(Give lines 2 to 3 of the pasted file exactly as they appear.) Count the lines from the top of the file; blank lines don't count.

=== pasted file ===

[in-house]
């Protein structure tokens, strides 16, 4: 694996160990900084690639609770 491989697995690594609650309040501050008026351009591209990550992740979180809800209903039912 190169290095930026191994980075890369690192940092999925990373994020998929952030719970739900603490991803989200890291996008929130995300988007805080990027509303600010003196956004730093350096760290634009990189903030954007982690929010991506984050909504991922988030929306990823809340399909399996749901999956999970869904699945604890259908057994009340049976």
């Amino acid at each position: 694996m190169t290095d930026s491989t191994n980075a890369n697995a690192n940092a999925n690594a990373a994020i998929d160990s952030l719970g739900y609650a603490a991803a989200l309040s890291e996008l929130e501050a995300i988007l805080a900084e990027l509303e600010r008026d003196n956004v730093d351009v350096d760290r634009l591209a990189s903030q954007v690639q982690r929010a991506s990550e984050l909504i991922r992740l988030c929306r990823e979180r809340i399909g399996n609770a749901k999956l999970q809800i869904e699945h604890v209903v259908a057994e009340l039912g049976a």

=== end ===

């Protein structure tokens, strides 16, 4: 694996160990900084690639609770 491989697995690594609650309040501050008026351009591209990550992740979180809800209903039912 190169290095930026191994980075890369690192940092999925990373994020998929952030719970739900603490991803989200890291996008929130995300988007805080990027509303600010003196956004730093350096760290634009990189903030954007982690929010991506984050909504991922988030929306990823809340399909399996749901999956999970869904699945604890259908057994009340049976």
């Amino acid at each position: 694996m190169t290095d930026s491989t191994n980075a890369n697995a690192n940092a999925n690594a990373a994020i998929d160990s952030l719970g739900y609650a603490a991803a989200l309040s890291e996008l929130e501050a995300i988007l805080a900084e990027l509303e600010r008026d003196n956004v730093d351009v350096d760290r634009l591209a990189s903030q954007v690639q982690r929010a991506s990550e984050l909504i991922r992740l988030c929306r990823e979180r809340i399909g399996n609770a749901k999956l999970q809800i869904e699945h604890v209903v259908a057994e009340l039912g049976a």